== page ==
“Confirmed Judges, Confirmed Fears” is a blog series documenting the harmful impact of President Trump’s judges on Americans’ rights and liberties.
In September 2018, the majority of the full Fifth Circuit, including Trump nominated Judges James C. Ho and Don R. Willett, dismissed a civil judgement in favor of a person who was declared “actually innocent” after the city failed to disclose evidence that would have proven his innocence and he was kept in prison for four years.
In George Alvarez v. The City of Brownsville, Alvarez, a 17-year-old ninth-grade student who receives special education services in Texas, was arrested for suspicion of public intoxication and burglary of a car. While he was confined, an altercation with a prison official occurred and Alvarez was charged with assault. Although videos were taken of the incident, they were not disclosed to Alvarez and, faced with the likely testimony of prison officials against him, he pleaded guilty after plea negotiations.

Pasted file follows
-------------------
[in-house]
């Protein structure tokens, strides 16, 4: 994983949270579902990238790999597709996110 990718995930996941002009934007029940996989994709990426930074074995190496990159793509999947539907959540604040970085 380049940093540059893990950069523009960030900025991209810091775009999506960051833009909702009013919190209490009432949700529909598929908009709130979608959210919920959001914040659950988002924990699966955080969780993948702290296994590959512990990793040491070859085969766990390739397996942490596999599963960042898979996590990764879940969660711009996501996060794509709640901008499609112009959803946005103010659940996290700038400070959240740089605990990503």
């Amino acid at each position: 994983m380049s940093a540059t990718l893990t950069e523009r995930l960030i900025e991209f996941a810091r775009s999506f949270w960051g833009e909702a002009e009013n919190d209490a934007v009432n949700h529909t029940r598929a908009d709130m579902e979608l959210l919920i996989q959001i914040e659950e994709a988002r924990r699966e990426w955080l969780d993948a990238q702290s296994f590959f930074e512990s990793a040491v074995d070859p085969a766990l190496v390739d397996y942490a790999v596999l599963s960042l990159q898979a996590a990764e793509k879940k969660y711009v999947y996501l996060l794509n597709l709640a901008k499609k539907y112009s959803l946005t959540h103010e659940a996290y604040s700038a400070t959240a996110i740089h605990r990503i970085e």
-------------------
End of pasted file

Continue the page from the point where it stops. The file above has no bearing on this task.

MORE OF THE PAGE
After being imprisoned for about four years, however, the videos of the encounter surfaced in an unrelated case. Upon becoming aware of the videos, Alvarez filed for a writ of habeas corpus in Texas state court, claiming the Brownsville Police Department withheld the videos in violation of the Supreme Court case, Brady v. Maryland, which requires that evidence that could prove someone’s innocence (“exculpatory evidence”) be disclosed to a defendant. The state district court recommended a new trial for Alvarez. In the new trial, Alvarez was declared “actually innocent,” and the charges against him were dismissed altogether.
Alvarez sued the City of Brownsville for civil rights violations and nondisclosure of exculpatory video evidence in violation of Brady. The district court granted Alvarez summary judgment, and a jury awarded Alvarez $2,300,000. The City of Brownsville appealed, and a majority of the full Fifth Circuit, including Ho and Willett, threw out the $2,300,000 judgement and concluded that Brady did not apply because, they claimed, a Brady violation is not established when material is not shared during the plea deal process.
Three judges vigorously dissented. There was simply no good reason, one pointed out, why the federal constitutional right of a defendant to exculpatory evidence should not apply during the plea bargaining stage. As Judge Gregg Costa explained, “it is difficult to think of greater deprivations of liberty than the government’s allowing someone to be held in prison without telling him that there is evidence that might exonerate him.”